n., plural: interphases
Definition: the phase of the cell cycle wherein the nucleus is not dividing but may prepare for a subsequent cell division
Table of Contents
Interphase is the critical period in the eukaryotic cell cycle characterized by a sequence of events like the G1 phase where the cell undergoes growth, the S phase where the cell makes a copy of its DNA and the G2 phase where the cell continues to grow, and then prepares for cell division (parent cell divides and gives rise to two genetically identical daughter cells).
As we observe the natural world around us, we are left in awe of how living organisms continue to grow and maintain their biological identity. The process that allows for this incredible feat is known as the cell cycle, which is integral to the normal growth processes and regular repair of living organisms.
At the very core of this process and the subject of cell biology lays the cell itself, “the fundamental unit of life”. Different types of eukaryotic cells come together to form tissues, and these tissues further manifest as organs, which work in unison to form organ systems. The integrity of each cell is crucial for the proper functioning of these organ systems (as the cell functions at its optimum when it’s in a particular form), and the continuous maintenance of this integrity is vital for the survival of all biological beings.
Every cell in the body has a limited lifespan, and the process of cell division ensures that every parent cell gives rise to two daughter cells, which take up the mantle of running and functioning to sustain life. Whether they are plant cells or animal cells, cell division is an essential process that allows for the continuity of life.
When we delve deeper into the cell cycle, we can identify two key stages: the interphase and the mitotic phase, also known as the M-phase. Interphase is a vital stage during which the cellular components are replicated in preparation for cell division. This crucial step is what makes the M-phase possible, as the division of the replicated components, including membranes, nuclear materials, and cytoplasmic content, takes place during this stage. The final step of cell division, cytokinesis, is also counted in the M-phase.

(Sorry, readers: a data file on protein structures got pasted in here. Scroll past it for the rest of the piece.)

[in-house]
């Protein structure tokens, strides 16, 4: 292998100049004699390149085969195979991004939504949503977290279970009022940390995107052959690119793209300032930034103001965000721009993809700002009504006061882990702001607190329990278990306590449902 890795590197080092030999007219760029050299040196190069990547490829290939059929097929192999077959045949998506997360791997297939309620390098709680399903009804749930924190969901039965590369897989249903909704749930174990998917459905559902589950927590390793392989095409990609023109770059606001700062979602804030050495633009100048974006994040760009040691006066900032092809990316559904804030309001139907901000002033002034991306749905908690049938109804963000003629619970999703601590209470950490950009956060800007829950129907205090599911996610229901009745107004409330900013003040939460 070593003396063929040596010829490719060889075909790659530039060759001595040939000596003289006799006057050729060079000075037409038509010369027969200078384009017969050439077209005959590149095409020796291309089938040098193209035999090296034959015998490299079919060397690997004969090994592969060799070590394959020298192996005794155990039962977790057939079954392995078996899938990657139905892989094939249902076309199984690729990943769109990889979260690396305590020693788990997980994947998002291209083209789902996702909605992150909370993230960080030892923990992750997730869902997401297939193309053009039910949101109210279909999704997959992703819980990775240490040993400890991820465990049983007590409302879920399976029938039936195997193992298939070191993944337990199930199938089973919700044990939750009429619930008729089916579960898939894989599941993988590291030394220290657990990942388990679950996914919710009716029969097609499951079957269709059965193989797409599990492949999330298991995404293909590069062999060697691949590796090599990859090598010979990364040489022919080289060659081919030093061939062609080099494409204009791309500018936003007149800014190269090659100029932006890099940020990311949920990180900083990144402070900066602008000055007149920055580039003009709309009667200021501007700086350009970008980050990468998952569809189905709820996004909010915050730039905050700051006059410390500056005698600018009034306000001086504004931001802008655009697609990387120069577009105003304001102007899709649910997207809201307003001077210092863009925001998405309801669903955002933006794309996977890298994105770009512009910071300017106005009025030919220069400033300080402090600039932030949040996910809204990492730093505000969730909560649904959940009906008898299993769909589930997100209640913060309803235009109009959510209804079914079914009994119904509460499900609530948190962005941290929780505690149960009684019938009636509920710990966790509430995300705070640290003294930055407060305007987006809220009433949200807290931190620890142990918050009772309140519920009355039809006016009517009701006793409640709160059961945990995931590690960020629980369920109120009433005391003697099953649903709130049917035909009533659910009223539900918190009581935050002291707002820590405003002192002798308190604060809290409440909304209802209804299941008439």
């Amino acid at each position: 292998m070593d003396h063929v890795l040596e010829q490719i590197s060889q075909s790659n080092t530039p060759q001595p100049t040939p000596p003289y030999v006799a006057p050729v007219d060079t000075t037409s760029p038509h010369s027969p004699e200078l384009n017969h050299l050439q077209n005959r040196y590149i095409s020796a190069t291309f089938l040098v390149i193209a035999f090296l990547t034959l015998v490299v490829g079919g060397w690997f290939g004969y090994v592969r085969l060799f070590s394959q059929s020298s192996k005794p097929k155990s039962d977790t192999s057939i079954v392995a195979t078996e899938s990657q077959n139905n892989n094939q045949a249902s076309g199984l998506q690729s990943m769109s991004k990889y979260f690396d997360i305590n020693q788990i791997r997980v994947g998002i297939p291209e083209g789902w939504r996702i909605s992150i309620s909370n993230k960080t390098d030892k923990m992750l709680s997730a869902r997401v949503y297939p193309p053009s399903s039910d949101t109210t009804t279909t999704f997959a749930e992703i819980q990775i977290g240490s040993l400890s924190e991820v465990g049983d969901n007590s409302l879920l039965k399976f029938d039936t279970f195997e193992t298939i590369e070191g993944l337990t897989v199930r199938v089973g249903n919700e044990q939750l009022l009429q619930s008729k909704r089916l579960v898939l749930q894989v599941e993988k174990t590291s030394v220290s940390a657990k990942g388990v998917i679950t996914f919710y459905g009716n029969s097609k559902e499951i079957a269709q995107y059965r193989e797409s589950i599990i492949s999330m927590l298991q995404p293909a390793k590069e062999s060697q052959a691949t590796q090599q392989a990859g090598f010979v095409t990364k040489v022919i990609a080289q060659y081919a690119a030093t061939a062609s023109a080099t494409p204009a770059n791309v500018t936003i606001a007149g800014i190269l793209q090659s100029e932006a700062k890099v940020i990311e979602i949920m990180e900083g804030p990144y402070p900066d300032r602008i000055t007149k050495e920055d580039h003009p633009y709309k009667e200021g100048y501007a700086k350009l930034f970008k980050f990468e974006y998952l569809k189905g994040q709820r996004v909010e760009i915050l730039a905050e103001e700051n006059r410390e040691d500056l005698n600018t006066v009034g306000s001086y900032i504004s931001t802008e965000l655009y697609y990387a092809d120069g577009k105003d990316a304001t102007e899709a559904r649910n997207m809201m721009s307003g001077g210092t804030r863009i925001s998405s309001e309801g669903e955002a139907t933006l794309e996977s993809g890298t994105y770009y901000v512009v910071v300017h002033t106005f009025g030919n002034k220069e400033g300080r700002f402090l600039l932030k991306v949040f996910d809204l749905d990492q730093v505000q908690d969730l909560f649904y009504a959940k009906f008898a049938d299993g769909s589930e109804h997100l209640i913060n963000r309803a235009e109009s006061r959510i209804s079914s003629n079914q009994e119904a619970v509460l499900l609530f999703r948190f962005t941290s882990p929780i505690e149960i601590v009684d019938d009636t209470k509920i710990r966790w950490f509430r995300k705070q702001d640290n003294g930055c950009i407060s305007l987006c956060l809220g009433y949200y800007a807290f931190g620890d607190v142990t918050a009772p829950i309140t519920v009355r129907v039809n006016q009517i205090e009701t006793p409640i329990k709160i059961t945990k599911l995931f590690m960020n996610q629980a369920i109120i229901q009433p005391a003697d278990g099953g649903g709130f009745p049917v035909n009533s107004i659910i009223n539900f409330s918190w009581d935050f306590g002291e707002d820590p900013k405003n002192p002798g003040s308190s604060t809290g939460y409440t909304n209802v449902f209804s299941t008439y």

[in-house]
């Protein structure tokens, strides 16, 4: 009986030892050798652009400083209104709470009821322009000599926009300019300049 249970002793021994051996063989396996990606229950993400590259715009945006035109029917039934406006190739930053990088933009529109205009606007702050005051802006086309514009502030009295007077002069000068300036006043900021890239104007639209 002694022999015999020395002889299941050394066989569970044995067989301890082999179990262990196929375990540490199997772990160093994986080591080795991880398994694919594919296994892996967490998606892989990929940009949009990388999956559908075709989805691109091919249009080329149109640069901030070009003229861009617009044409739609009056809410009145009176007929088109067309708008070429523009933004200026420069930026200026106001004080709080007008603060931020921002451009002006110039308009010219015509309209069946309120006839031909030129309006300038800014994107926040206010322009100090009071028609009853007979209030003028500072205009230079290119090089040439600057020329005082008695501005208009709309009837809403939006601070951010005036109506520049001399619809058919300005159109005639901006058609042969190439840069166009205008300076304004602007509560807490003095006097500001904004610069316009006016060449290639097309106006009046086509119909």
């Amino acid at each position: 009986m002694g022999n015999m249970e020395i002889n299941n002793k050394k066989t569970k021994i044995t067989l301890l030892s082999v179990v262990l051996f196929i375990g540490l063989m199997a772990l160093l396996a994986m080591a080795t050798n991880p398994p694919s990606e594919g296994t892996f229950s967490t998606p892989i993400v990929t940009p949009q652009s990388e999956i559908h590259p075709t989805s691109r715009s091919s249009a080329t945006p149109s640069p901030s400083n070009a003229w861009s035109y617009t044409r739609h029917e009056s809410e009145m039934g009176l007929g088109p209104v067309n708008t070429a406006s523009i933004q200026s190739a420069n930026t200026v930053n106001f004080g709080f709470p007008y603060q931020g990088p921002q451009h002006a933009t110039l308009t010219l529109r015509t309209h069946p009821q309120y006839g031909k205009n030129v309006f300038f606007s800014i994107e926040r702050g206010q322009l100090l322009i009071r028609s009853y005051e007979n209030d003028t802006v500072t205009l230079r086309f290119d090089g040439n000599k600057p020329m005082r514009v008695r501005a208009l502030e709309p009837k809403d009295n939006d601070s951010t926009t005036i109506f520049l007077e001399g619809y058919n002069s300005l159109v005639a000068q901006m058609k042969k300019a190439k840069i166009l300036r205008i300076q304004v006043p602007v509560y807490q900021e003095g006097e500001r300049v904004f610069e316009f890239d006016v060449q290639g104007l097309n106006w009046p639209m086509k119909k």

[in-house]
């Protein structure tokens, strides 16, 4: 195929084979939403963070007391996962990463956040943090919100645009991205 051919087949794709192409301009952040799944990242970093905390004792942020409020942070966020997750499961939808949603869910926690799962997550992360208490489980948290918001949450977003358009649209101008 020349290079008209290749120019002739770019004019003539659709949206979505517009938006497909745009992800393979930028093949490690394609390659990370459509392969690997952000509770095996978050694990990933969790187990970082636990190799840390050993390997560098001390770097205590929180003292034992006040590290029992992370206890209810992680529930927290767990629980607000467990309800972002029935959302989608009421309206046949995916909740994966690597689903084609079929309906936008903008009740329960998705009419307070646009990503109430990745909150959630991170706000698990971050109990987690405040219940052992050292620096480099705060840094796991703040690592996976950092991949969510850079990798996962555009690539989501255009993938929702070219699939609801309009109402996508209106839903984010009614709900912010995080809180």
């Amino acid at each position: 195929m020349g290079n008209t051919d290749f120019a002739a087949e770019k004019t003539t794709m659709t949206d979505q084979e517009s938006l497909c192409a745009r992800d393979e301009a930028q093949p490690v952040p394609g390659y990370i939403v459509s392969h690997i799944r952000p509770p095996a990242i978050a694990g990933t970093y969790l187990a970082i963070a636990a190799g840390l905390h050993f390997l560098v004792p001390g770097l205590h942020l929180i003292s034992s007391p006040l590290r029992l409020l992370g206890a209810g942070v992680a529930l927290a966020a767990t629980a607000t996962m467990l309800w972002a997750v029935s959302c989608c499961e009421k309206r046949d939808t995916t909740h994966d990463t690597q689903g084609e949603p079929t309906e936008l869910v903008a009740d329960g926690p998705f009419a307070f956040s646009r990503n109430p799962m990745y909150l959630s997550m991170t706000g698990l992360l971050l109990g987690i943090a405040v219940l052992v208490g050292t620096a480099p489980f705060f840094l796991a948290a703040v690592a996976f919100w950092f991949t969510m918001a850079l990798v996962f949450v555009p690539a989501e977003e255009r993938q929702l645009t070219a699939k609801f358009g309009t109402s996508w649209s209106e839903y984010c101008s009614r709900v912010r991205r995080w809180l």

The sole purpose of the M-phase is to divide the nuclear material in the form of replicated chromosomes, ensuring that each daughter cell has a complete set of genetic information. However, the interphase is equally important, as it lays the groundwork for the successful completion of the M-phase. This is why understanding the intricacies of interphase is crucial to understanding the cell cycle as a whole.
In this article, we will take a closer look at the fascinating world of interphase and its role in the cell cycle. We will explore the different stages of interphase, the cell’s complex processes that take place within it, and its significance in the functioning of biological organisms.
Interphase is like a ‘bustling city preparing for a big event’.
It’s the phase in the cell cycle where the cell is busy growing and preparing for cell division. During this period, the cell replicates its DNA, and all the necessary materials for cell division are produced. It’s a time of intense activity and growth, much like the buildup to a grand celebration. Without the interphase, the cell would not have the necessary resources to divide and produce genetically identical daughter cells.
In short, interphase is the critical period in the cell cycle where the cell gears up for division, ensuring the continuity of life. Duration-wise, interphase is a longer period than cell division.
Watch this vid about interphase:
Interphase is the phase in the cell cycle consisting of three sub-phases — Gap 1 (G1), Synthesis (S), and Gap 2 (G2) phases. In the cell cycle, it is the period before mitosis. It is when the chromosomes are decondensed and the cell continues to grow, actively metabolizing, and could subsequently replicate DNA in preparation for the ensuing mitosis. The period of interphase is generally longer than mitosis.
Some important pointers for Interphase
» No characteristic or notable features are observed under the microscope.
» Characterized by the synthesis of a variety of proteins
» Characterized by the transcription process (DNA to RNA)